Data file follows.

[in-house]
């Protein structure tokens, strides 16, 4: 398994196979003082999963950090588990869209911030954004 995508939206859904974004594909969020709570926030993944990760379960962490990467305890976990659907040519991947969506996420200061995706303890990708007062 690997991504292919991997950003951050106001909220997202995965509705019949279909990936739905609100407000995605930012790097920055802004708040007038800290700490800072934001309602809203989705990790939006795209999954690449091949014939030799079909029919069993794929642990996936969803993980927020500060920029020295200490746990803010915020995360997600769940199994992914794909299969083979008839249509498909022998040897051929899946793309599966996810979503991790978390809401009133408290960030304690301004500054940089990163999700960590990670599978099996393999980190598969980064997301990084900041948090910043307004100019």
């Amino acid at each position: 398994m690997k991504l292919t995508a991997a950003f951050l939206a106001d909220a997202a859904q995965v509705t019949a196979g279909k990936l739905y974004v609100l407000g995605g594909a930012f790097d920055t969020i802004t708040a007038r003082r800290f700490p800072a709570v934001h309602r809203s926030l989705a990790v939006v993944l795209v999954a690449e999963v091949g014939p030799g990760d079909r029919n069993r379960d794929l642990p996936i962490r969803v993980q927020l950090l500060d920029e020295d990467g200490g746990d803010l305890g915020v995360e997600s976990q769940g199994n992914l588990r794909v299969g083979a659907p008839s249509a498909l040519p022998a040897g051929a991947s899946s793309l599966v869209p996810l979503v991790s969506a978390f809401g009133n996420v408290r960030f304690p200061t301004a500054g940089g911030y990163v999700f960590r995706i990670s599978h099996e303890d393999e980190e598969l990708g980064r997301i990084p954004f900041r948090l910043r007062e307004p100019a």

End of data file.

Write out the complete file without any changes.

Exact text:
[in-house]
């Protein structure tokens, strides 16, 4: 398994196979003082999963950090588990869209911030954004 995508939206859904974004594909969020709570926030993944990760379960962490990467305890976990659907040519991947969506996420200061995706303890990708007062 690997991504292919991997950003951050106001909220997202995965509705019949279909990936739905609100407000995605930012790097920055802004708040007038800290700490800072934001309602809203989705990790939006795209999954690449091949014939030799079909029919069993794929642990996936969803993980927020500060920029020295200490746990803010915020995360997600769940199994992914794909299969083979008839249509498909022998040897051929899946793309599966996810979503991790978390809401009133408290960030304690301004500054940089990163999700960590990670599978099996393999980190598969980064997301990084900041948090910043307004100019």
């Amino acid at each position: 398994m690997k991504l292919t995508a991997a950003f951050l939206a106001d909220a997202a859904q995965v509705t019949a196979g279909k990936l739905y974004v609100l407000g995605g594909a930012f790097d920055t969020i802004t708040a007038r003082r800290f700490p800072a709570v934001h309602r809203s926030l989705a990790v939006v993944l795209v999954a690449e999963v091949g014939p030799g990760d079909r029919n069993r379960d794929l642990p996936i962490r969803v993980q927020l950090l500060d920029e020295d990467g200490g746990d803010l305890g915020v995360e997600s976990q769940g199994n992914l588990r794909v299969g083979a659907p008839s249509a498909l040519p022998a040897g051929a991947s899946s793309l599966v869209p996810l979503v991790s969506a978390f809401g009133n996420v408290r960030f304690p200061t301004a500054g940089g911030y990163v999700f960590r995706i990670s599978h099996e303890d393999e980190e598969l990708g980064r997301i990084p954004f900041r948090l910043r007062e307004p100019a």